8. Beautiful dancers are trained all around the world, and I assume there are some subtle differences in training technique and styles. We recently became expats in Belgium from the US. I find it so interesting to hear about the little differences in my child’s training. I would love to hear from others who have trained in other countries. What was particularly unique? (I realize this also varies from school to school too...and training method to training method.)
  9. I am an expat in Brussels and have a young daughter who dances. If any of the older students have thoughts on the children’s program, I’d appreciate it. Reviews seem to indicate that Brussels International Ballet really doesn’t cater to younger children (under 13). (Some parents who left internet reviews seemed upset at last minute decisions to leave young children out of shows or drop a schedule that works with school hours.). Still, BIBs has children’s classes on their internet site....so I assume there still is an active children’s program. Also, with regards to the sparing compliments, wondering if this is a good fit for younger dancers who are enthusiastic but not certain they are interested in pre-pro.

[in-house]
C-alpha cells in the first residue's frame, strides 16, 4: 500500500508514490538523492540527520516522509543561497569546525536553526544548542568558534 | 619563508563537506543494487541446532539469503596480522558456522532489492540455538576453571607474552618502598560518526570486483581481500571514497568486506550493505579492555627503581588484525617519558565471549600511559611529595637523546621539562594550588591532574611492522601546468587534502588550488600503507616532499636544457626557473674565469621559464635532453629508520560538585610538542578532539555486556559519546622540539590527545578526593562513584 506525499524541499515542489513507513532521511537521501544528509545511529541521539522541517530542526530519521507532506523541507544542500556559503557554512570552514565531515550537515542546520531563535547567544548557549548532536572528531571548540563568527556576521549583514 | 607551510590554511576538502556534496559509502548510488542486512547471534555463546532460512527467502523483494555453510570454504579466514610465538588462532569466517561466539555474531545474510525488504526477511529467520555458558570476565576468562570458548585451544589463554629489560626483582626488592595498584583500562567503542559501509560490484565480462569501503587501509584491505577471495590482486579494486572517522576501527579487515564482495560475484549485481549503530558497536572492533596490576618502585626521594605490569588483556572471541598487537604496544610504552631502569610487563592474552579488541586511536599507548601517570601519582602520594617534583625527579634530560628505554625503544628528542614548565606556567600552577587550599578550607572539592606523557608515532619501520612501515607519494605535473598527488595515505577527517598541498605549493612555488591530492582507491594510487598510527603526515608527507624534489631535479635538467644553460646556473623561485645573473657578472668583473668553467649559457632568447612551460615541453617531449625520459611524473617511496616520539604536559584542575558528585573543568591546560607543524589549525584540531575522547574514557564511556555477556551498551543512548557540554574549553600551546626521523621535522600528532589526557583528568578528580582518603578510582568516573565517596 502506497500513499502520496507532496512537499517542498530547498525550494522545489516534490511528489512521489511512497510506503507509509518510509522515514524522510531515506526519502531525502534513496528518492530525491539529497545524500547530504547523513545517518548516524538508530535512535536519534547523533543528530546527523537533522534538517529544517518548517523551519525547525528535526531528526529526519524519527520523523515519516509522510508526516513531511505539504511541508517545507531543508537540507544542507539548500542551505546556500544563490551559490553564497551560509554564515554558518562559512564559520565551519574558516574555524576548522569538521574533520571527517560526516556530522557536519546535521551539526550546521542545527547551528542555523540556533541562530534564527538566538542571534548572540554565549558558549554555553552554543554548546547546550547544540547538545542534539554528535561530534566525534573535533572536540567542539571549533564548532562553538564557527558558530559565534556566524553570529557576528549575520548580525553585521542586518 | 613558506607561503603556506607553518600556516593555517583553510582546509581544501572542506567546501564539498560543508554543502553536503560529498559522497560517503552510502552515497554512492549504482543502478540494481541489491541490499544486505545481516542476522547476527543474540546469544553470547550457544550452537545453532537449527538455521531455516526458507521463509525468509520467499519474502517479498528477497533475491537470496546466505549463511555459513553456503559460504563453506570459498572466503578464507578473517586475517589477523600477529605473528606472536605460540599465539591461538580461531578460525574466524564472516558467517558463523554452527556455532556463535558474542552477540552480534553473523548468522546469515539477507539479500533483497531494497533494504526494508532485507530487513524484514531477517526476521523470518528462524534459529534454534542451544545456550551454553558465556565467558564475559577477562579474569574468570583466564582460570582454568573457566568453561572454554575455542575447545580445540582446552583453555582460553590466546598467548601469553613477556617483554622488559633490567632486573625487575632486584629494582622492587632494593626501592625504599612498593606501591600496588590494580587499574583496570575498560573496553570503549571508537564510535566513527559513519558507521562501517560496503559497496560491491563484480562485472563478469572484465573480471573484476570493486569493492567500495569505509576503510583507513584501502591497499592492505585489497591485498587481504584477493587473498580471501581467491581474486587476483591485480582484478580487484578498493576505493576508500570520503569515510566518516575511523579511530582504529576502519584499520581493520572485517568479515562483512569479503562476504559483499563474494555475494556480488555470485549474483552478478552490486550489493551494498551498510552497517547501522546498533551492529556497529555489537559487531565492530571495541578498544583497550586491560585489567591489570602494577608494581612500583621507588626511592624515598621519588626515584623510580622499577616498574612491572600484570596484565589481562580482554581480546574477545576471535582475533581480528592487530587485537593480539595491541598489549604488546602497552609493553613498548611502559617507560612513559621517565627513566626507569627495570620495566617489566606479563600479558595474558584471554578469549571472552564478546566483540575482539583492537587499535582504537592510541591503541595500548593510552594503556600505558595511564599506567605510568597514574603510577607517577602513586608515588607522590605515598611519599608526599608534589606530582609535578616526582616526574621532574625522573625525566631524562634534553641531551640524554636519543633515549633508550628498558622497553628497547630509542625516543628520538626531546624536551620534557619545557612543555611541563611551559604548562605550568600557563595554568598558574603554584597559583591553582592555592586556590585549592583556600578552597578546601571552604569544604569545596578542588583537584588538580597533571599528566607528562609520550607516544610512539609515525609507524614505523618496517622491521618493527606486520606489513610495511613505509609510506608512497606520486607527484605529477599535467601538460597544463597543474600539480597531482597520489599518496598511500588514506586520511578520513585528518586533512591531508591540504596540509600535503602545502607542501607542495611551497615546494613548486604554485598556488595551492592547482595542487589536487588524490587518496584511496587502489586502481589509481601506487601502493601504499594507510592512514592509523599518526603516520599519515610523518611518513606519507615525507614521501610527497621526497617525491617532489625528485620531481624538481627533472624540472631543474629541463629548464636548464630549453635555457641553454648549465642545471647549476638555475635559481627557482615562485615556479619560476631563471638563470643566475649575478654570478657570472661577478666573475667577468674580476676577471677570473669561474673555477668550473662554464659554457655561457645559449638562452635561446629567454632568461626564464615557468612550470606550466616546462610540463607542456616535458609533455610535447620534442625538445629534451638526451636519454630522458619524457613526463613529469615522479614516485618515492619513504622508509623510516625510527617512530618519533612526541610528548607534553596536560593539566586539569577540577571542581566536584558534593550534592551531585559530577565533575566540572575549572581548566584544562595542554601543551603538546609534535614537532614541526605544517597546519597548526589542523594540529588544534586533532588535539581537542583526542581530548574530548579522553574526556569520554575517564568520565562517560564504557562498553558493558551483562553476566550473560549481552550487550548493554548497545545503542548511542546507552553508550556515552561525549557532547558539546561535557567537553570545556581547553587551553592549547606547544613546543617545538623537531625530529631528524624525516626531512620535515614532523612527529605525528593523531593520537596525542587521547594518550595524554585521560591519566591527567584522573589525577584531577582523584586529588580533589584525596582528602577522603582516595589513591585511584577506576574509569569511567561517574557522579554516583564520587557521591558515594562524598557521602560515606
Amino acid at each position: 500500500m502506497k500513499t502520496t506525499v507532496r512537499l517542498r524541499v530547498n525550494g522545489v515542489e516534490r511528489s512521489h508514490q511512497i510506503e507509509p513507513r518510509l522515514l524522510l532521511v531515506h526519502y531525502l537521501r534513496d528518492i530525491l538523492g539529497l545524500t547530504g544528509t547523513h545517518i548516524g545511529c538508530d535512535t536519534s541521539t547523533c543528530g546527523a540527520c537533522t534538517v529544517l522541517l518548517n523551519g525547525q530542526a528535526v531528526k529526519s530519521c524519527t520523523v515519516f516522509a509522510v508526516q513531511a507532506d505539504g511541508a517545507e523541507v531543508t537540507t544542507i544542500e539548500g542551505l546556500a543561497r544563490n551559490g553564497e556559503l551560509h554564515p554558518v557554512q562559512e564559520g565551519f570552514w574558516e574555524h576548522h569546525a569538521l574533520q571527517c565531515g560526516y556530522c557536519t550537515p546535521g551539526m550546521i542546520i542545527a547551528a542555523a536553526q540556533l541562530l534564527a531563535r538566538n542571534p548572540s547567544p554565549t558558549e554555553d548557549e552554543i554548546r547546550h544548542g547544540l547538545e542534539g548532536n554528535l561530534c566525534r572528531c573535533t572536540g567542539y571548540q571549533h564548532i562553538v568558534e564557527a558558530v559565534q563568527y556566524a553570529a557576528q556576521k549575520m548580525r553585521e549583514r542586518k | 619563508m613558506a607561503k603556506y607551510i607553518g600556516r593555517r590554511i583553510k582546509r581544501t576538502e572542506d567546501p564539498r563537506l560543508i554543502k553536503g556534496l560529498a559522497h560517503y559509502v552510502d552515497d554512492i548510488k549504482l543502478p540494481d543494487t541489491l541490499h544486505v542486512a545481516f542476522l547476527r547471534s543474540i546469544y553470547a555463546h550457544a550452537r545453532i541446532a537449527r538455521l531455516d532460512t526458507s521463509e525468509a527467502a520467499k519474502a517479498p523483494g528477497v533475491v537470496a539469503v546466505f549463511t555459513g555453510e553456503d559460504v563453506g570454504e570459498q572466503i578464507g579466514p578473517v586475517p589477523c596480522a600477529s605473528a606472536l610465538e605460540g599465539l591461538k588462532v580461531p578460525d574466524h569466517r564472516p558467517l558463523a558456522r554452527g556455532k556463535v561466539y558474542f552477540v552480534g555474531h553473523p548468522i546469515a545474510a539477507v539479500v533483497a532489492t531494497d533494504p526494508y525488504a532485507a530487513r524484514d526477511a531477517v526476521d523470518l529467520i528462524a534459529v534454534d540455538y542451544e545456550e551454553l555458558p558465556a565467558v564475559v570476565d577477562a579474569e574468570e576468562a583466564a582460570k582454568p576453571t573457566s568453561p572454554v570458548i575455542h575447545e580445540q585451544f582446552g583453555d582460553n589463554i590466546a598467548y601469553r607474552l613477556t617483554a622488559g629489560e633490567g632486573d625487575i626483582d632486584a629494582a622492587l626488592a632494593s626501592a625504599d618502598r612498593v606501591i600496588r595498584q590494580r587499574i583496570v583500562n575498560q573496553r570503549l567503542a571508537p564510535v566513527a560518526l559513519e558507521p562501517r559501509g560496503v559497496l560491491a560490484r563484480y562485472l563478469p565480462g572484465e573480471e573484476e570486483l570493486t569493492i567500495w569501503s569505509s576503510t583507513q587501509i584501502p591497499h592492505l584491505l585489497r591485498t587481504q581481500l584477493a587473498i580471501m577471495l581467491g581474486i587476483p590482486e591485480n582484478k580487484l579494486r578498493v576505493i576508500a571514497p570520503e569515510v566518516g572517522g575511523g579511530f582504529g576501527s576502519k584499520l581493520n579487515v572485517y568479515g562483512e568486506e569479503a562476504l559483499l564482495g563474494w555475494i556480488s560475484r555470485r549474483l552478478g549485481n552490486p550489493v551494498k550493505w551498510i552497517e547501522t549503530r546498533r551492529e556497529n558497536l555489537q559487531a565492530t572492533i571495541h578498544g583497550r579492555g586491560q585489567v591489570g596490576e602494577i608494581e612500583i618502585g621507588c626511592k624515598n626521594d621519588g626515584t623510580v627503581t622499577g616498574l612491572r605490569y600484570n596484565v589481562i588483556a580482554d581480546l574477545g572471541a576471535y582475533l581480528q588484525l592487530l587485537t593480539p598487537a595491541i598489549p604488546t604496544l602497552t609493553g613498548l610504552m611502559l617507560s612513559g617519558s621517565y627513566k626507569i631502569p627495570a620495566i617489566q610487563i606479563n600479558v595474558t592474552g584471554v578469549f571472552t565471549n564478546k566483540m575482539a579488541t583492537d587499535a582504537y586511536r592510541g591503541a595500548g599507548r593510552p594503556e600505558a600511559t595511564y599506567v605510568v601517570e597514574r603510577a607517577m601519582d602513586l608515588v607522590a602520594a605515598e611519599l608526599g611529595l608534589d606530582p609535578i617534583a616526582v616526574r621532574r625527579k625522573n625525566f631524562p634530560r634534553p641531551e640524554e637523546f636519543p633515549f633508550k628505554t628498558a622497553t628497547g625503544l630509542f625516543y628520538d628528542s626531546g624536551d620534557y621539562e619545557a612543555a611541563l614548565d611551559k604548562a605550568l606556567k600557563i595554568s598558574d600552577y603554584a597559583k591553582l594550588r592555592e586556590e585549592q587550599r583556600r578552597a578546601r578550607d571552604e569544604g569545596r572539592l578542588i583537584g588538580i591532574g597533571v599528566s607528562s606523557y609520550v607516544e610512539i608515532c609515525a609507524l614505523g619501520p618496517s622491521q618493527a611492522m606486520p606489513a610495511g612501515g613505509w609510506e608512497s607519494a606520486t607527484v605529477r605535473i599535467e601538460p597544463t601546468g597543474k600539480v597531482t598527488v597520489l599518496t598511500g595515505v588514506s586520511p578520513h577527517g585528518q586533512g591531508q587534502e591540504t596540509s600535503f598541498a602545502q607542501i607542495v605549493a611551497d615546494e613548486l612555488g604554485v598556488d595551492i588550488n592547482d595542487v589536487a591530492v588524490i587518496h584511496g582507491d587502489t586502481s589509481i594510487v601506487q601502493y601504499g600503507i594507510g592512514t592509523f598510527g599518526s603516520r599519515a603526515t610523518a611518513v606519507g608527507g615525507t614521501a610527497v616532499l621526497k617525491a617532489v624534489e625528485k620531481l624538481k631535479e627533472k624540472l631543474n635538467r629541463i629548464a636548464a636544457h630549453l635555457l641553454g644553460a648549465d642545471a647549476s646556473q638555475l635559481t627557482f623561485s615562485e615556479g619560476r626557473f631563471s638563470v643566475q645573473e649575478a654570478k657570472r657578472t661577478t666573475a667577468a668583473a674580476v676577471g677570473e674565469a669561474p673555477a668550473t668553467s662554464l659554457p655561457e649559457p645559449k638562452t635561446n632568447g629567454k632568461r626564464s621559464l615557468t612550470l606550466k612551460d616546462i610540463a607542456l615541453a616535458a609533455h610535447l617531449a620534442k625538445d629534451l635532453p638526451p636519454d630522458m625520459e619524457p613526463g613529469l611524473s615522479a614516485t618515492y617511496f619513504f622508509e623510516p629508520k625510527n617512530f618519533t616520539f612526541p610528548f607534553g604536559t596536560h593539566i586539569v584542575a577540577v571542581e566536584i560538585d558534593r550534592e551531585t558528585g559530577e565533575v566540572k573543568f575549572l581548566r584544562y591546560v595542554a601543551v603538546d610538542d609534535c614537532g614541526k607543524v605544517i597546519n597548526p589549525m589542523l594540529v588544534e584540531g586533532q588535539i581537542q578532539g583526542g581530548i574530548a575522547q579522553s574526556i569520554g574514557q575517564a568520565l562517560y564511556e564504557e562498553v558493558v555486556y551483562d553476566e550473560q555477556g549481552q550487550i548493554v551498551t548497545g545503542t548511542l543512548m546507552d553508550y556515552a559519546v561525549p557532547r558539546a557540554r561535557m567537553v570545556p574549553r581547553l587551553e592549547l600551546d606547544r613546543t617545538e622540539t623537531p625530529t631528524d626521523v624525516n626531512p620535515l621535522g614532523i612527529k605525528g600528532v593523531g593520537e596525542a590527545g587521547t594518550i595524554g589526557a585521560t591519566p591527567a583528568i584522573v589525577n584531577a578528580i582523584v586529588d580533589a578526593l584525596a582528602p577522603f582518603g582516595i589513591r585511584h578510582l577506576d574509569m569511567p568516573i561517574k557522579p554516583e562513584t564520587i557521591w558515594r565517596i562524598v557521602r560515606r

10. Anna C...you outlined my concerns better than I could. Spot-on. Yes, there are a couple other dance schools in the area. I am a little worried about leaving and then sheepishly coming back if the other studio isn’t better. Hence, I thought it worth doing some research to understand how common this behavior is. (It sounds quite common, but also sounds like the severity varies from studio to studio.). Good idea to try out another school on a trial basis or for summer classes. Since the PM moms are unlike to be evident at first, do you have any suggested questions to the studio? I think I need to look for a clear and consistent approach to leveling, correct? Maybe philosophy and age at which to start considering privates? (I’m really shocked to see kids as young as 8yrs taking privates at my studio....which is what makes me think it is more about studio earnings than dancer development. Granted, some of those 8yr olds are quite good.) Ultimately, I probably take the queue from my daughter. Her frustration is mild at this point. If it becomes moderate (and before it becomes severe), I think I need to nudge her into taking an exploratory class at another studio. I’ll learn to ignore even the worst Mom behavior if the kiddo is happy and thriving.